Advancing excellence in laboratory medicine for better healthcare worldwide

Volatolomics (WG-Vol)

Membership

NamePositionCountryTermTime in Office
L. KrickaChairUS1st2019 06 - 2021 12
P. FortinaMemberUS
J. WiencekMemberUS


The IFCC Emerging Technology Division (ETD) is dedicated to providing current awareness for emerging technologies likely to have important clinical diagnostic applications in the near future. One of those technologies is volatolomics (breathomics) i.e., breath analysis.

Terms of Reference

  • To develop a survey of the diagnostic applications of volatolomics (breath analysis).
  • To develop periodic updates of the volatolomics survey over the next 3 years.

Current projects

  • Survey of the diagnostic applications of volatolomics (breath analysis) including recent literature, companies, clinical diagnostic products, and clinical trials.
  • Solicit industry and academia input to the planned updates of the volatolomics survey.

This Volatolomics Survey and the first update to the volatolomics survey can be found at: Volatolomics Survey 2019, and at: Volatolomics Survey 2020, and a further update is planned for 2021.

This web page will provide a regularly updated perspective on the emerging clinical diagnostic applications of volatolomics over the next 3 years.

Breath analysis is not new and already has a few, but very specific applications (e.g., breath alcohol testing, hydrogen, carbon monoxide, oxygen, carbon dioxide, nitric oxide, and nitrous oxide testing, 13carbon/12carbon-based tests)(https://www.ncbi.nlm.nih.gov/pmc/articles/PMC2990505/).

The types of breath analysis can be subdivided into:

  1. Analysis of exogenous compounds, e.g., ethanol, nitrous oxide (anesthesia), 13carbon compounds.
  2. Analysis of specific endogenous compounds, e.g., oxygen, carbon dioxide, nitric oxide.
  3. Analysis of mixtures of unidentified endogenous compounds (e.g., Volatile Organic Compounds or VOCs) to provide a diagnostic signature.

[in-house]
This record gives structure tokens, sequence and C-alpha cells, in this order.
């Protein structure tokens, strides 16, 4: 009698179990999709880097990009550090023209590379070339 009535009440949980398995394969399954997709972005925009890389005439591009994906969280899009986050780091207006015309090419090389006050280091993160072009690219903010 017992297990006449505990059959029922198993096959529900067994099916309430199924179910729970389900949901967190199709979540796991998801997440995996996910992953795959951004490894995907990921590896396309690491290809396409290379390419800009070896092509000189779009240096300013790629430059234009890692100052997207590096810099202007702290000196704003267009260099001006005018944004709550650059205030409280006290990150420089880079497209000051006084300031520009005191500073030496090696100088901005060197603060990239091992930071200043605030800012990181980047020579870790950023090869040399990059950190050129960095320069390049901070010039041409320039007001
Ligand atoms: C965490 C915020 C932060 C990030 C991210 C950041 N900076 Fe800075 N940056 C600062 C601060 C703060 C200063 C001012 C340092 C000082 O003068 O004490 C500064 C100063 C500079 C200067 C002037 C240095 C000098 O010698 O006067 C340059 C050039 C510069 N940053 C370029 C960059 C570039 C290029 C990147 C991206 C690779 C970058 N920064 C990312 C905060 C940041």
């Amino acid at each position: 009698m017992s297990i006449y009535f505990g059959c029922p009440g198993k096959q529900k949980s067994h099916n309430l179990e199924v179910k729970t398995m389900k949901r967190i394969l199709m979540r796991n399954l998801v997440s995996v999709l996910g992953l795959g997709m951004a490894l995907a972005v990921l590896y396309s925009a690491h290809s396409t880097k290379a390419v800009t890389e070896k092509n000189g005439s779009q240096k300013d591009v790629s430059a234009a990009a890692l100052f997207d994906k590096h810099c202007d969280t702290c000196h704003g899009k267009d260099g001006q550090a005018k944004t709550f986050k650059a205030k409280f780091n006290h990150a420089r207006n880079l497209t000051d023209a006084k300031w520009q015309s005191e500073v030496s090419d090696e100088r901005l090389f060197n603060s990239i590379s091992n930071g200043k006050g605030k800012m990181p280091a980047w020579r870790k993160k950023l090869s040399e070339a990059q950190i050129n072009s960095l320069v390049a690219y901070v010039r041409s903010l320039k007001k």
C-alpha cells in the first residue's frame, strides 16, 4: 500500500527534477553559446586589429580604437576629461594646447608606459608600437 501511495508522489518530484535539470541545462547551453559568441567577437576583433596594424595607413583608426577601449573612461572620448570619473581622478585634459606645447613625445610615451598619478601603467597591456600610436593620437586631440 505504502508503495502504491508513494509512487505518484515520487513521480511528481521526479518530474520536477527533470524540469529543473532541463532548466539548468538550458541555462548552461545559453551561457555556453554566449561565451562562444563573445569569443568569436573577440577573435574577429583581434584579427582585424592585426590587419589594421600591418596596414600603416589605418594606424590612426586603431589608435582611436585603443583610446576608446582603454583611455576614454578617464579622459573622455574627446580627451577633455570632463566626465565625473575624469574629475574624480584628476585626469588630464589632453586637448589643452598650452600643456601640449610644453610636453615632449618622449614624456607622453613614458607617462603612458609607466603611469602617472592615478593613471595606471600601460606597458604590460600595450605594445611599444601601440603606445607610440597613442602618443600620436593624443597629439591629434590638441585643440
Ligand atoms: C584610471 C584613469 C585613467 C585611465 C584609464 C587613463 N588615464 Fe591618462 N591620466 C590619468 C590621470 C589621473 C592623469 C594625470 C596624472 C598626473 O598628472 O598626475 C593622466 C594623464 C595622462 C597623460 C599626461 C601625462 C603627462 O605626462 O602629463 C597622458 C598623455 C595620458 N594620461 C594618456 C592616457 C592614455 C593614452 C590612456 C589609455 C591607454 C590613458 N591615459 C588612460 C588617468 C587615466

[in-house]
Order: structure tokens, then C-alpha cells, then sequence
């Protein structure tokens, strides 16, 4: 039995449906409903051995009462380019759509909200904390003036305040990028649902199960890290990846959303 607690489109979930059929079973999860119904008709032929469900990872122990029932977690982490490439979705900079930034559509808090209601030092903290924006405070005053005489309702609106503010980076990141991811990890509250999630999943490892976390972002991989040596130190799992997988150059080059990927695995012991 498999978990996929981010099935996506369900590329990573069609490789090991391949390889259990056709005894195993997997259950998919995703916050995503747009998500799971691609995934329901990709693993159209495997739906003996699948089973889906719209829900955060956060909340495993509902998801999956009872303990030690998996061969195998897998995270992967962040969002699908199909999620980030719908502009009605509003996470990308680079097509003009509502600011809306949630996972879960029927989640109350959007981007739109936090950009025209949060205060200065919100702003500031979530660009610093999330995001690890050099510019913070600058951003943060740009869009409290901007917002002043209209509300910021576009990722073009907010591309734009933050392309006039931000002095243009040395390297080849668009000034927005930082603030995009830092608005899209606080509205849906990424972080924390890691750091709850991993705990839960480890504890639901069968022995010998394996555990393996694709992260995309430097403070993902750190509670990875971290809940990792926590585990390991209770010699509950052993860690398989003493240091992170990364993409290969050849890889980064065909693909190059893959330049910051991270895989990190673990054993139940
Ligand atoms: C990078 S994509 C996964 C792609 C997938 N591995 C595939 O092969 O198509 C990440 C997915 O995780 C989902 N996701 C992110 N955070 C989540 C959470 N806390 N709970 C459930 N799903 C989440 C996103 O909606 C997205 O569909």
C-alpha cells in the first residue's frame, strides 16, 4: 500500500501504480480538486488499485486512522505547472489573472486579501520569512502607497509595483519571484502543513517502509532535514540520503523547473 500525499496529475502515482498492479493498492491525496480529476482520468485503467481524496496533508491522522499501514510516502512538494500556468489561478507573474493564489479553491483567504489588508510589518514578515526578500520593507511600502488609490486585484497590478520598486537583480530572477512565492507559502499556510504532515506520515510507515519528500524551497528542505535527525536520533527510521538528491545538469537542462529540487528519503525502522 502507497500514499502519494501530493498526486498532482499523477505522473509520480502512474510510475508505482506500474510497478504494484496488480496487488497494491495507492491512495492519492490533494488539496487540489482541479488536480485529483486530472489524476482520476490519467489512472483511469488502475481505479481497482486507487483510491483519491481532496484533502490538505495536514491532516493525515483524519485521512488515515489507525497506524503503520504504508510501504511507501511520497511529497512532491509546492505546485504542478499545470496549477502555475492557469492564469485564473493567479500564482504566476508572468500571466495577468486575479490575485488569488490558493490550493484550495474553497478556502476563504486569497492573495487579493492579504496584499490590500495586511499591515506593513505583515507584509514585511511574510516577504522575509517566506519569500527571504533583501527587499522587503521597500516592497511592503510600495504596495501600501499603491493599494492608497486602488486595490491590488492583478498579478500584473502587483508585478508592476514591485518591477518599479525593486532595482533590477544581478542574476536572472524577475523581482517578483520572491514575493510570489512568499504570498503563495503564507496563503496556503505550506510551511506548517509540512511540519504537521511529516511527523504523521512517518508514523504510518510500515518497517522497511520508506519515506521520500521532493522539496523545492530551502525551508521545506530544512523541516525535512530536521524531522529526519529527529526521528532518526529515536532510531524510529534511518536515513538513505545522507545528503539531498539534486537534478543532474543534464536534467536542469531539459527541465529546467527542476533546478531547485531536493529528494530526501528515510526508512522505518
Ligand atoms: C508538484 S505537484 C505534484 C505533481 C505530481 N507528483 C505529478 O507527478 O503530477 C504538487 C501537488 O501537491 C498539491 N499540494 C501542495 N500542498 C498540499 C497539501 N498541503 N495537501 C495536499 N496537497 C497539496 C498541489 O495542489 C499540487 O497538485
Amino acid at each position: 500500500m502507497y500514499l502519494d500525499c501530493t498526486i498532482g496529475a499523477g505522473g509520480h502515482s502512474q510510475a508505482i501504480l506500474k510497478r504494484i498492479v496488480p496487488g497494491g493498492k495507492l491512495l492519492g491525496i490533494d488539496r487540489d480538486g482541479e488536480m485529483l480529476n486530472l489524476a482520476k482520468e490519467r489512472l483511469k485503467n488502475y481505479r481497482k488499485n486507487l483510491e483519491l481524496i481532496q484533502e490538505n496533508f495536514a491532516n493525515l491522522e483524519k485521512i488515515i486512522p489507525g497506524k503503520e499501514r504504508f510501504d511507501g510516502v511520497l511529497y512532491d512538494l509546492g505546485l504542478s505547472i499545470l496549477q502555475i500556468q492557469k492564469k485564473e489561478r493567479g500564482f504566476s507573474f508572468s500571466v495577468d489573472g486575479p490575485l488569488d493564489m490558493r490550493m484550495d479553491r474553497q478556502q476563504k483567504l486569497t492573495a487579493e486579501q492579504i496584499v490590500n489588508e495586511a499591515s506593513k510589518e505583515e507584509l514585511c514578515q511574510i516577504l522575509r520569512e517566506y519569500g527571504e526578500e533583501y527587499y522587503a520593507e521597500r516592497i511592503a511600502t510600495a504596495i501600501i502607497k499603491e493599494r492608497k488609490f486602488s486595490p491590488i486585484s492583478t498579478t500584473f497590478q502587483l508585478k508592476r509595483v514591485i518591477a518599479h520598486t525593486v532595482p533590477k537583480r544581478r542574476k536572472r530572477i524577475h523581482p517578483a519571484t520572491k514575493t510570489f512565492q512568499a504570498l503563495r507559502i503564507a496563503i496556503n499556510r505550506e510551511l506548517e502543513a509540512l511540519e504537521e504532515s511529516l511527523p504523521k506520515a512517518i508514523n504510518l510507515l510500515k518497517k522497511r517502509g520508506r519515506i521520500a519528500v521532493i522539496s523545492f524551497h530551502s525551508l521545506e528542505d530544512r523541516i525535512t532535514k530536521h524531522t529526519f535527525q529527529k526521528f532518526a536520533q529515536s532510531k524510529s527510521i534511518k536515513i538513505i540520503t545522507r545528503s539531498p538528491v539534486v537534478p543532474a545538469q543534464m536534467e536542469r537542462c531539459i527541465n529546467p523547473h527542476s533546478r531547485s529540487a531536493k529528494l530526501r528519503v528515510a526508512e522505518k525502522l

4. Analysis of exhaled particles.

Current work on volatolomics centers on finding diagnostic utility in the pattern of compounds (VOCs) in breath. Breath analysis is an attractive proposition because this type of testing is non-invasive, applicable to the point-of-care and offers the possibility of real-time clinical management.

Already, there are more than 10 companies focused on the clinical diagnostic applications of volatolomics employing diverse analytical technologies (breath analysis analyzers are sometimes known as “electronic noses”). The broad range of diagnostic applications under investigation and development ranges from breath glucose testing to testing for different types of cancer.

Breath analysis technologies are diverse and include different types of mass spectrometry [e.g., gas isotope ratio mass spectrometry (GIRMS), selected ion flow tube mass spectrometry (SIFT-MS), field asymmetric ion-mobility spectrometry (FAIMS), secondary electro-spray ionization-MS], sensors and sensor arrays (e.g., copper bromide-based sensor, colorimetric high dimensional sensor array), gas chromatography (e.g., GC SAW). Further notable aspects of breath analysis technologies are the use of artificial intelligence, cloud-based analysis of data and analyzers that link to a
smartphone.

The scope and content of this web page will include:
1. News items and opinion pieces from key researchers/opinion leaders about recent developments in the clinical diagnostic applications of volatolomics.
2. A directory of companies active in the clinical diagnostic applications of volatolomics.
3. Links to clinical trials involving volatolomic testing.
4. Details of analyzers and regulatory approvals of clinical diagnostic products based on volatolomic testing.
5. A literature survey updated quarterly designed to provide an educational resource and a snapshot of work since 2010.

Breath alcohol testing, and associated hand-held alcohol meters (breathalyzers), is now a mature sector of breath analysis, as is breath testing for oxygen, CO2, and nitrous oxide, and these will not be considered here in any detail.

The web page has been developed in conjunction with key researchers and companies active in clinical applications of breath analysis. A particular feature of this webpage will be regular updates based on feedback from our readers.

Please send updates and comments to:

Working Group Chair

Dr Larry KRICKA
Department of Pathology & Lab. Medicine
University of Pennsylvania Medical Center
3400 Spruce Street
Philadelphia, PA 19104 - USA
Email: kricka@pennmedicine.upenn.edu

 
Website developed by Insoft